The Beatles manager who orchestrated the ill-advised wedding between John Lennon and Yoko Ono is now the Chinese government’s pointman to build ties between Beijing and American journalists and officials.
Peter Brown, who managed the world-famous band until its disbandment in 1970, now uses his public relations skills to advance the interests of the Chinese regime. Brown, through his firm BLJ Worldwide, has arranged dozens of American reporters to visit China on all-expenses-paid trips and placed pro-Chinese op-eds in top U.S. outlets.
Recent Stories in National Security
The Chinese embassy in the United States and the China-U.S. Exchange Foundation (CUSEF)—a registered foreign agent with close ties to the Chinese Communist Party—have paid nearly $4 million to Brown’s firm since 2016. As part of the contract with the embassy, Brown’s team provided media training to Chinese diplomats, monitored news reports about China, and assisted “crisis communications” on key issues such as the trade war and the annual Communist Party Congress.
“The protectionist and economically nationalist approach leads to no solution. A trade war is absolutely a wrong choice, which will only destroy trade itself,” read a 2018 Time magazine op-ed written by Chinese ambassador Cui Tiankai. Brown’s firm helped place that op-ed in the magazine.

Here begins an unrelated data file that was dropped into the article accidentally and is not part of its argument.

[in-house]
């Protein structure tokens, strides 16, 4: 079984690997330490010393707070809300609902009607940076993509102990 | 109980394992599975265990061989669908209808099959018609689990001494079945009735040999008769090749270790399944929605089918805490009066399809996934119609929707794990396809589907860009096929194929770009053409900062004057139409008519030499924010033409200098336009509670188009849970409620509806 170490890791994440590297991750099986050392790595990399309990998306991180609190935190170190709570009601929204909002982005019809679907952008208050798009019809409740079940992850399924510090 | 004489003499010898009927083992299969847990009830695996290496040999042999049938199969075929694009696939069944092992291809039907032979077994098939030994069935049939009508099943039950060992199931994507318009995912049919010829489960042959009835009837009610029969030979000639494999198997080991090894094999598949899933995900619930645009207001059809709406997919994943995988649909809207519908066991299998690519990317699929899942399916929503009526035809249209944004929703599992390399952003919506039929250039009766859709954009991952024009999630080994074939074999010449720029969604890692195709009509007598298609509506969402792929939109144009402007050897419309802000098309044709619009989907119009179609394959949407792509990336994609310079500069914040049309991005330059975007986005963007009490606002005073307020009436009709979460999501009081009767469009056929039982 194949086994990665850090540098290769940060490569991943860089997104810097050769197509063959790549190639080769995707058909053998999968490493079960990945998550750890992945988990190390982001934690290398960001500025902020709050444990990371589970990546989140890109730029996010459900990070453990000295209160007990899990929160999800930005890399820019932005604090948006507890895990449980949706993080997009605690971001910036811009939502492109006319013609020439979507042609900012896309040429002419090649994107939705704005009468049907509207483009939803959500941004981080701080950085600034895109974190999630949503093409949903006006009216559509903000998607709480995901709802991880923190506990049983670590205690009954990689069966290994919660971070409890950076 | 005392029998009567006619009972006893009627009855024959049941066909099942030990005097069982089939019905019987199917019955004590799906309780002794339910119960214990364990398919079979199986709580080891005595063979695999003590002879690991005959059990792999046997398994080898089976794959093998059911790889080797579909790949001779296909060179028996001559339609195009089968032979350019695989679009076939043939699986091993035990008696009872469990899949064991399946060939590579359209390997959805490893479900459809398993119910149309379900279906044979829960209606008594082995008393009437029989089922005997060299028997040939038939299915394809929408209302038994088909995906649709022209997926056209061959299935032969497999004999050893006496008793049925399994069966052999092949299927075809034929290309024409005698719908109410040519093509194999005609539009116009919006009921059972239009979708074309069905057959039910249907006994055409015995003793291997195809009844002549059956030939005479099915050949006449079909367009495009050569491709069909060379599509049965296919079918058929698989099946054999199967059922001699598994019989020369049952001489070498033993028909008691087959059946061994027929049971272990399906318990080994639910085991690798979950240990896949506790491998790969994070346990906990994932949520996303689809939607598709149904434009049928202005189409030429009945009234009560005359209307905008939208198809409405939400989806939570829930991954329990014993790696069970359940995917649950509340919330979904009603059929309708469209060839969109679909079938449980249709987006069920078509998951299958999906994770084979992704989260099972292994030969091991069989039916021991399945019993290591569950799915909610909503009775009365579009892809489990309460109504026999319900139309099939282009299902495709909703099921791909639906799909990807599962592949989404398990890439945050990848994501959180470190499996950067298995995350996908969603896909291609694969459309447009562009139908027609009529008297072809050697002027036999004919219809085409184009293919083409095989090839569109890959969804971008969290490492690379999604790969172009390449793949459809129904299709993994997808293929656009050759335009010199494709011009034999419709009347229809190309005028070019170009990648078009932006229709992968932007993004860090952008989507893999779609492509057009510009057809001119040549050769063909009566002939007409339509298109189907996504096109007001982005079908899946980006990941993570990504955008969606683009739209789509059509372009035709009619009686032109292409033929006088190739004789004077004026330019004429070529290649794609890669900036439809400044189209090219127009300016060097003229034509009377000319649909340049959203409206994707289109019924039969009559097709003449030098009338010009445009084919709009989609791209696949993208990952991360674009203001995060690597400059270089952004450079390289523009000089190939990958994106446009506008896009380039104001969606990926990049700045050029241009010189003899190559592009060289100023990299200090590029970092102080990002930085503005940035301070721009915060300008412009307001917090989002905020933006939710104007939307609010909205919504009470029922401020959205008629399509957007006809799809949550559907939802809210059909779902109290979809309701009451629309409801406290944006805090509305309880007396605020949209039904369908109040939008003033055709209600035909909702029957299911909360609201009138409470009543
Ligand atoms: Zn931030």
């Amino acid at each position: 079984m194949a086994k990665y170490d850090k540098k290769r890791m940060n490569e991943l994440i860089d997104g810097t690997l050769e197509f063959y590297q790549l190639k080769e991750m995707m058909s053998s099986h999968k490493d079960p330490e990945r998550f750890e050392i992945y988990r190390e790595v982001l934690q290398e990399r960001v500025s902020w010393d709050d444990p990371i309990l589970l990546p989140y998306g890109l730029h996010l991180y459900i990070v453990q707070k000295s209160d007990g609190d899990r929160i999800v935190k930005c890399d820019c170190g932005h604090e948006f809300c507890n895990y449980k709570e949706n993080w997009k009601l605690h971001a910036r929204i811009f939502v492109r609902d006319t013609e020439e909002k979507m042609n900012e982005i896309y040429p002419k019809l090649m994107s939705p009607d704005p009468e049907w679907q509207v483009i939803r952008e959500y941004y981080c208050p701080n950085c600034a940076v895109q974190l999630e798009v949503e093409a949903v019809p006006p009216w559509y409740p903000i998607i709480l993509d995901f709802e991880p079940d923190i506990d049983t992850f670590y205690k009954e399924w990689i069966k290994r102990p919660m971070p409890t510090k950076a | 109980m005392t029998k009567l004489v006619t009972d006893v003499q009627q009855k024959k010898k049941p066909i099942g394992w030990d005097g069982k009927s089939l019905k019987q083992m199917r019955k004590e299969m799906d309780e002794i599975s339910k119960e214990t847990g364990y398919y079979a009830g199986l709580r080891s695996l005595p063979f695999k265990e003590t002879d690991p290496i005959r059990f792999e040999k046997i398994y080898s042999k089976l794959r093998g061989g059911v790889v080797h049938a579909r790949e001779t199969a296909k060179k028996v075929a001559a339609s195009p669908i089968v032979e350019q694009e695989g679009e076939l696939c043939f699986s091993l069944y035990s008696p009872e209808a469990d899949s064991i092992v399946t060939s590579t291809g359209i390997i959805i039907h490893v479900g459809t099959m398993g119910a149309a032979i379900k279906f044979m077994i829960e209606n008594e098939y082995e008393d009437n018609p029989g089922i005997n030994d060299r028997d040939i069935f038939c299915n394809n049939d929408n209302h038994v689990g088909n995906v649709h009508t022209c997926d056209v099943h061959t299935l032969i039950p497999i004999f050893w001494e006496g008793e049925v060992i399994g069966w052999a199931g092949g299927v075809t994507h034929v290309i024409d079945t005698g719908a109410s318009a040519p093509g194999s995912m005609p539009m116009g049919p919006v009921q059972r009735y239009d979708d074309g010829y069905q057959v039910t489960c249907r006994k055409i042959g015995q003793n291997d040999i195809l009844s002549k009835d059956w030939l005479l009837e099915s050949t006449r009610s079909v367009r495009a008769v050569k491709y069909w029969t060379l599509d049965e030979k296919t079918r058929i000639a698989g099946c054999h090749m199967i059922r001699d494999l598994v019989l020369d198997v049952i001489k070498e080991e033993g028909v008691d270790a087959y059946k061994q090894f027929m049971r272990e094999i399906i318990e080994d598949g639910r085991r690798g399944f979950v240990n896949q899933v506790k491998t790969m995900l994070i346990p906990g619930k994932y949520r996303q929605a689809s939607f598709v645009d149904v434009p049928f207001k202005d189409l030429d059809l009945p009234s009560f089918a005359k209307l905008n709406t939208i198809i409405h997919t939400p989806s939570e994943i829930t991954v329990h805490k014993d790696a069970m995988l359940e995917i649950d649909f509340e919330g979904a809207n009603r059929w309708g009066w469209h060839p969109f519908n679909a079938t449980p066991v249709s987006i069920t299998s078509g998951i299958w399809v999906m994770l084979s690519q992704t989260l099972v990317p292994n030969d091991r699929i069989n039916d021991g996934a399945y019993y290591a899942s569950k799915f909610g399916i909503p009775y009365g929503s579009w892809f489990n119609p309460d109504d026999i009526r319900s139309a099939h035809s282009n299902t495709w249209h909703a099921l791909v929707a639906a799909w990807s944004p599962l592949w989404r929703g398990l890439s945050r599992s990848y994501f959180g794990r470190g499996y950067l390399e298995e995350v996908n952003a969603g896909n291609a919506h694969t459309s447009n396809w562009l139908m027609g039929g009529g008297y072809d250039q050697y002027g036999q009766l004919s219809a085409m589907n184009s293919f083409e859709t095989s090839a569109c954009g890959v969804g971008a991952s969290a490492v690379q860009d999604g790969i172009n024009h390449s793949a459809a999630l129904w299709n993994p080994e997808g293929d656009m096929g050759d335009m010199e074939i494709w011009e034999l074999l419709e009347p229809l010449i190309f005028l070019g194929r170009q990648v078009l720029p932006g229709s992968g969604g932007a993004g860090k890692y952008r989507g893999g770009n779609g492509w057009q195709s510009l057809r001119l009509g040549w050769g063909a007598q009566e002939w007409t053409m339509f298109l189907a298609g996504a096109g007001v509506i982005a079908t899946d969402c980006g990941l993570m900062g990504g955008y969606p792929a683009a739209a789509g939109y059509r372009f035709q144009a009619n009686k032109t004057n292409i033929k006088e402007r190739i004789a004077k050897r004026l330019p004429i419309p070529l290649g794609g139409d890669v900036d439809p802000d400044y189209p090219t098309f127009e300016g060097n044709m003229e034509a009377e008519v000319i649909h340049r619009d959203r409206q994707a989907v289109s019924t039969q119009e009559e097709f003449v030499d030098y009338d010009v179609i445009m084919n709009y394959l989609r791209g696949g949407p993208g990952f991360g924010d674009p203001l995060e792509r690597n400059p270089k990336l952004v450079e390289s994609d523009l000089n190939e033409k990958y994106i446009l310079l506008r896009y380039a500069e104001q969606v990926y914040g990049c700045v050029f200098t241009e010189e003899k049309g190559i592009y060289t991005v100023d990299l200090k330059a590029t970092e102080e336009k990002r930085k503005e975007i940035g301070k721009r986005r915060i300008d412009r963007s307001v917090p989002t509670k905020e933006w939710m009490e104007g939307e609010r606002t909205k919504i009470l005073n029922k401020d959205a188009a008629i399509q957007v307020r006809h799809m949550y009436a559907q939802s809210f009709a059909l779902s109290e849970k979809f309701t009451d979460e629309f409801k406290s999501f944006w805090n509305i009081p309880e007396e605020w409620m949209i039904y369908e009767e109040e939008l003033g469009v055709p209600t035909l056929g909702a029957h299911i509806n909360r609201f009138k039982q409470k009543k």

Rep. Jim Banks (R., Ind.), who sits on the GOP China Task Force, blasted Brown’s decision to work with Beijing as “shameful.”
“Peter Brown profited off of America’s openness and now does the bidding of totalitarian communists who never would have tolerated a band like the Beatles. It’s shameful,” Banks told the Washington Free Beacon. “Maybe he took songs like ‘Back in the U.S.S.R.’ a little too seriously, but the song ‘Money’ probably gets closer to his motivations.”
Brown did not respond to a request for comment.
This is not Brown’s first rodeo with an authoritarian government. He has rubbed shoulders with the leaders of dictatorial regimes worldwide, working with controversial clients, including the family of Syrian strongman Bashar al-Assad and Libya’s late dictator Muammar Gaddafi.
Brown has embraced the notoriety—and the millions—that comes with aiding dictators abroad. “I would love to take on Iran as a client,” he once told the Financial Times in 2011. “There are areas of commonality that ought to be exploited.”